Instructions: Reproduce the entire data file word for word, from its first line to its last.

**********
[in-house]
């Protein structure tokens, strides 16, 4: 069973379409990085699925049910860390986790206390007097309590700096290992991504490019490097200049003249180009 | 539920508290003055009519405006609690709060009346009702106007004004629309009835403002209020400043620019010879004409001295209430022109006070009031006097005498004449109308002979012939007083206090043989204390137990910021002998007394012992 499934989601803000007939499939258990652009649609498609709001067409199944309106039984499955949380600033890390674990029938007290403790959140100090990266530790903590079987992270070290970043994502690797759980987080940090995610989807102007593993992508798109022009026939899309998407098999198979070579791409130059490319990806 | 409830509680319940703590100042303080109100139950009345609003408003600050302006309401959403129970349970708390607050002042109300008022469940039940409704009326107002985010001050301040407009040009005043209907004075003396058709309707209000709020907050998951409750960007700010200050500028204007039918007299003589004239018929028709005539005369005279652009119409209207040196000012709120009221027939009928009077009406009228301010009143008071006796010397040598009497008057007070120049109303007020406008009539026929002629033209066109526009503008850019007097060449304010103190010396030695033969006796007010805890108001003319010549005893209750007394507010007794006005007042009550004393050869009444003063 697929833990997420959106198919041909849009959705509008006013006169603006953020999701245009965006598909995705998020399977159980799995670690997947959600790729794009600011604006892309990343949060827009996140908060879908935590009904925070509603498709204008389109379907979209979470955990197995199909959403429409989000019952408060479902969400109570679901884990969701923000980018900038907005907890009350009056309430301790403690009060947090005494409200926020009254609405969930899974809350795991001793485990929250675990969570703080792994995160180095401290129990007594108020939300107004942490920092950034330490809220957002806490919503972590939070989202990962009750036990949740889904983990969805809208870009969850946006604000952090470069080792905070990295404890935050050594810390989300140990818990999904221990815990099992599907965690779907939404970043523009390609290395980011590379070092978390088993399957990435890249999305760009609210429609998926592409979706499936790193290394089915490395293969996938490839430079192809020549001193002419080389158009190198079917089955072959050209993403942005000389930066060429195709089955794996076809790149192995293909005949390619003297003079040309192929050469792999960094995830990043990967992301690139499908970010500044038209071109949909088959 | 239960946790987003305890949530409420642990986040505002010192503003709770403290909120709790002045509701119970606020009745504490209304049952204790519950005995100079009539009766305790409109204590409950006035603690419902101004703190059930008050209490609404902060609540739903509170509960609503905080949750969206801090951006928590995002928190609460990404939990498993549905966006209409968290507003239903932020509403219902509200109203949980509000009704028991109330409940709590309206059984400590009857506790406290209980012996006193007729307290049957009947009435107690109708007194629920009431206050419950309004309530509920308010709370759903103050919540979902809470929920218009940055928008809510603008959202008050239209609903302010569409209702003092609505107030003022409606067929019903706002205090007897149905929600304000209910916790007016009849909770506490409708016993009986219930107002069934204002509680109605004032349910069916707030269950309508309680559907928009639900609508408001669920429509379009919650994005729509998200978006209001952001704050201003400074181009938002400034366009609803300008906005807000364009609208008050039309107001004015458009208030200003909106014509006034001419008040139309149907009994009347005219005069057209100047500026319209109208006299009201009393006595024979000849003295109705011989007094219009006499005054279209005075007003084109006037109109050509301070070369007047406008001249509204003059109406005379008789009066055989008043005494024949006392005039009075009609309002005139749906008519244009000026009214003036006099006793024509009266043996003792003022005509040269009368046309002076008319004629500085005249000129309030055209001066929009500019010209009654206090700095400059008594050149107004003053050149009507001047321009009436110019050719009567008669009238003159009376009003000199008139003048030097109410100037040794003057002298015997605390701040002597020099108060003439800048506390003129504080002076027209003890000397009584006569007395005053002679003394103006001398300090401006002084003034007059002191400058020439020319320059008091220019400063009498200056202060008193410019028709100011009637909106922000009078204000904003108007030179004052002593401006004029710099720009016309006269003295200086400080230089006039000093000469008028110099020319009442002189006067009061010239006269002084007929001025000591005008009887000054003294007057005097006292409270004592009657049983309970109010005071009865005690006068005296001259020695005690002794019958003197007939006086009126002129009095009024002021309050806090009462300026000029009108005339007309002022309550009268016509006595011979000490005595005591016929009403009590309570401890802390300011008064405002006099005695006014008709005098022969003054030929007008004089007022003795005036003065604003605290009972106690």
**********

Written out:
[in-house]
């Protein structure tokens, strides 16, 4: 069973379409990085699925049910860390986790206390007097309590700096290992991504490019490097200049003249180009 | 539920508290003055009519405006609690709060009346009702106007004004629309009835403002209020400043620019010879004409001295209430022109006070009031006097005498004449109308002979012939007083206090043989204390137990910021002998007394012992 499934989601803000007939499939258990652009649609498609709001067409199944309106039984499955949380600033890390674990029938007290403790959140100090990266530790903590079987992270070290970043994502690797759980987080940090995610989807102007593993992508798109022009026939899309998407098999198979070579791409130059490319990806 | 409830509680319940703590100042303080109100139950009345609003408003600050302006309401959403129970349970708390607050002042109300008022469940039940409704009326107002985010001050301040407009040009005043209907004075003396058709309707209000709020907050998951409750960007700010200050500028204007039918007299003589004239018929028709005539005369005279652009119409209207040196000012709120009221027939009928009077009406009228301010009143008071006796010397040598009497008057007070120049109303007020406008009539026929002629033209066109526009503008850019007097060449304010103190010396030695033969006796007010805890108001003319010549005893209750007394507010007794006005007042009550004393050869009444003063 697929833990997420959106198919041909849009959705509008006013006169603006953020999701245009965006598909995705998020399977159980799995670690997947959600790729794009600011604006892309990343949060827009996140908060879908935590009904925070509603498709204008389109379907979209979470955990197995199909959403429409989000019952408060479902969400109570679901884990969701923000980018900038907005907890009350009056309430301790403690009060947090005494409200926020009254609405969930899974809350795991001793485990929250675990969570703080792994995160180095401290129990007594108020939300107004942490920092950034330490809220957002806490919503972590939070989202990962009750036990949740889904983990969805809208870009969850946006604000952090470069080792905070990295404890935050050594810390989300140990818990999904221990815990099992599907965690779907939404970043523009390609290395980011590379070092978390088993399957990435890249999305760009609210429609998926592409979706499936790193290394089915490395293969996938490839430079192809020549001193002419080389158009190198079917089955072959050209993403942005000389930066060429195709089955794996076809790149192995293909005949390619003297003079040309192929050469792999960094995830990043990967992301690139499908970010500044038209071109949909088959 | 239960946790987003305890949530409420642990986040505002010192503003709770403290909120709790002045509701119970606020009745504490209304049952204790519950005995100079009539009766305790409109204590409950006035603690419902101004703190059930008050209490609404902060609540739903509170509960609503905080949750969206801090951006928590995002928190609460990404939990498993549905966006209409968290507003239903932020509403219902509200109203949980509000009704028991109330409940709590309206059984400590009857506790406290209980012996006193007729307290049957009947009435107690109708007194629920009431206050419950309004309530509920308010709370759903103050919540979902809470929920218009940055928008809510603008959202008050239209609903302010569409209702003092609505107030003022409606067929019903706002205090007897149905929600304000209910916790007016009849909770506490409708016993009986219930107002069934204002509680109605004032349910069916707030269950309508309680559907928009639900609508408001669920429509379009919650994005729509998200978006209001952001704050201003400074181009938002400034366009609803300008906005807000364009609208008050039309107001004015458009208030200003909106014509006034001419008040139309149907009994009347005219005069057209100047500026319209109208006299009201009393006595024979000849003295109705011989007094219009006499005054279209005075007003084109006037109109050509301070070369007047406008001249509204003059109406005379008789009066055989008043005494024949006392005039009075009609309002005139749906008519244009000026009214003036006099006793024509009266043996003792003022005509040269009368046309002076008319004629500085005249000129309030055209001066929009500019010209009654206090700095400059008594050149107004003053050149009507001047321009009436110019050719009567008669009238003159009376009003000199008139003048030097109410100037040794003057002298015997605390701040002597020099108060003439800048506390003129504080002076027209003890000397009584006569007395005053002679003394103006001398300090401006002084003034007059002191400058020439020319320059008091220019400063009498200056202060008193410019028709100011009637909106922000009078204000904003108007030179004052002593401006004029710099720009016309006269003295200086400080230089006039000093000469008028110099020319009442002189006067009061010239006269002084007929001025000591005008009887000054003294007057005097006292409270004592009657049983309970109010005071009865005690006068005296001259020695005690002794019958003197007939006086009126002129009095009024002021309050806090009462300026000029009108005339007309002022309550009268016509006595011979000490005595005591016929009403009590309570401890802390300011008064405002006099005695006014008709005098022969003054030929007008004089007022003795005036003065604003605290009972106690």